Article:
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The Financial Transactions and Reports Analysis Centre of Canada (FINTRAC)

Your REALTOR is asking questions because it's the law.


On June 23rd, 2008 new federal money laundering and anti-terrorist financing regulations came into effect that require real estate agents and brokers to collect personal identification information from buyers and sellers.

Your REALTOR requires this identification information to comply with the law. It is the federal Proceeds of Crime (Money Laundering) and Terrorist Financing Act (PCMLTFA) that requires financial institutions and real estate agents, among other professionals and services covered by the legislation, to identify customers who conduct financial transactions. These include depositing funds or buying and selling real estate. The Act also requires real estate agents to keep these identification records for five years. Canada has had substantial anti-money laundering and terrorist financing legislation since 2001. Since then REALTORS have had a legal responsibility in Canada's efforts to combat money laundering and terrorist financing, by reporting any cash transactions of $10,000 or more, or reporting suspicious real estate transactions.

Those original legal requirements still exist but under these new regulations, REALTORS must now document personal information and proof of the identity of their client in each and every transaction, including occupation. If the client is a corporation, REALTORS must obtain official corporate documents, and the names of directors. If the buyer or seller is in another city, province or country and no in-person meeting is held, REALTORS must now use an agent or "mandatary" to identify third parties. The new compliance requirements affect even a buyer or seller not using the services of a licensed real estate practitioner. If there is a real estate agent involved in the transaction, they are also required by law to now verify that private buyer or seller's information as well. REALTORS must also complete a report for ALL funds they receive during the real estate transaction, not just those of $10,000 or more.

What your REALTOR needs to do to comply with the law.

The real estate agent you are dealing with is required by law to ask for and verify your personal information. By providing this information when requested, you will ensure that they can meet their legal obligations. The Act requires REALTORS to keep identification records, and track all funds (not just large amounts of cash) provided during the real estate transaction.

ID Please.

Under the new rules, REALTORS are required to obtain, record, and retain the personal information of their clients, including date of birth and occupation. To do this, they must ask for a government-issued identification document such as a drivers license, passport, or residency card. You should not provide your Social Insurance card as identification. REALTORS are required to keep a record of this information on file in the brokerage for a period of five years. For the purpose of compliance with this law, REALTORS are not required to keep photocopies of government issued ID, just the factual data contained on it. However, your REALTOR may make a photocopy of your ID because of other requirements related to the real estate transaction.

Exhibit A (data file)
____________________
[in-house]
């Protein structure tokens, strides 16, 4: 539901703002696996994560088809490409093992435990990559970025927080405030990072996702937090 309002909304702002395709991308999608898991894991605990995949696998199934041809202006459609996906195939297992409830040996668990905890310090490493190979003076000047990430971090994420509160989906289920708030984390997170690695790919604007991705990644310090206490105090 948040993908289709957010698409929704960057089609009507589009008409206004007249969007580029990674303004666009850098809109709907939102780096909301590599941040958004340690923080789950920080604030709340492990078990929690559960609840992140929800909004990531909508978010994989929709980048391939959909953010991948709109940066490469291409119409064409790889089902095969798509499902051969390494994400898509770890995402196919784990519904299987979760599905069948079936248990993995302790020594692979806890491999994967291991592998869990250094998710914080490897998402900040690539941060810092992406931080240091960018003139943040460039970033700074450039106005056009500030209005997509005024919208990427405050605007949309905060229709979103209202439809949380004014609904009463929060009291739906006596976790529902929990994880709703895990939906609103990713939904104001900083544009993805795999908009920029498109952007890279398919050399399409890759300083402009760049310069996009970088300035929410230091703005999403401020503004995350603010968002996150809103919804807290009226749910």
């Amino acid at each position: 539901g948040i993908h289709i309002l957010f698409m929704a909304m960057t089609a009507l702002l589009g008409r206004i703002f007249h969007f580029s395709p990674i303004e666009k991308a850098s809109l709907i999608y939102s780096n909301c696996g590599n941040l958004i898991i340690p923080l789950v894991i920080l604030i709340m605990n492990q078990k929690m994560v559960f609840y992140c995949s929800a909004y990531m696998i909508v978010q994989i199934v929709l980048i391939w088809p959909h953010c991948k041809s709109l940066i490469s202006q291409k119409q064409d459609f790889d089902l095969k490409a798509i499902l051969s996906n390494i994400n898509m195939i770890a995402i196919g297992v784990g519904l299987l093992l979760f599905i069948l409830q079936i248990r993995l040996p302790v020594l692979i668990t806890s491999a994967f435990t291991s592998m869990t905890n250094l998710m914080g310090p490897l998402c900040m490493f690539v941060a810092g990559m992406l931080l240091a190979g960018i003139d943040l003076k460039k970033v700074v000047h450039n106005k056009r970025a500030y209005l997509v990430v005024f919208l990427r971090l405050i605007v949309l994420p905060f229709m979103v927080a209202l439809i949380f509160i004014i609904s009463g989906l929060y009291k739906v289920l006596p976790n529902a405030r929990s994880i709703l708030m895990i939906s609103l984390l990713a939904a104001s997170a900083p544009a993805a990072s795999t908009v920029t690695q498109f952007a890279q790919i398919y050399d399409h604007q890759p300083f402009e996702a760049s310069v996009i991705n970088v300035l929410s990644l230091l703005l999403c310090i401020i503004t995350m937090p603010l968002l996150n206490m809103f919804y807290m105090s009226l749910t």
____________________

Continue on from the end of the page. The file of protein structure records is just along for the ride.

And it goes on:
Are you a private seller or buyer?

If you are not represented by a real estate agent in this process, in other words, you are buying or selling privately, the law requires the real estate agent that is involved representing the other party, to request your personal information and keep that information on file.

Is there anyone else involved?

There are aspects of your real estate transaction that might prompt the real estate agent you are dealing with to ask you for more information. For instance, you may be asked whether you are acting on behalf of a third party while conducting your transaction. This basically means you are following the instructions of someone else in completing the transaction, or someone else (individual or company) is involved in financing the transaction. If there is a third party involved, your REALTOR is also required by law to obtain their identification information, and keep that information on file for five years.

Details of the deposit.

Every time funds are received by a REALTOR (e.g. a deposit) during the course of a real estate transaction, they are required to record the amount received and how it was obtained. Your real estate agent then must record this information, and also keep it on file at the brokerage for a five year period.

Your information is kept confidential.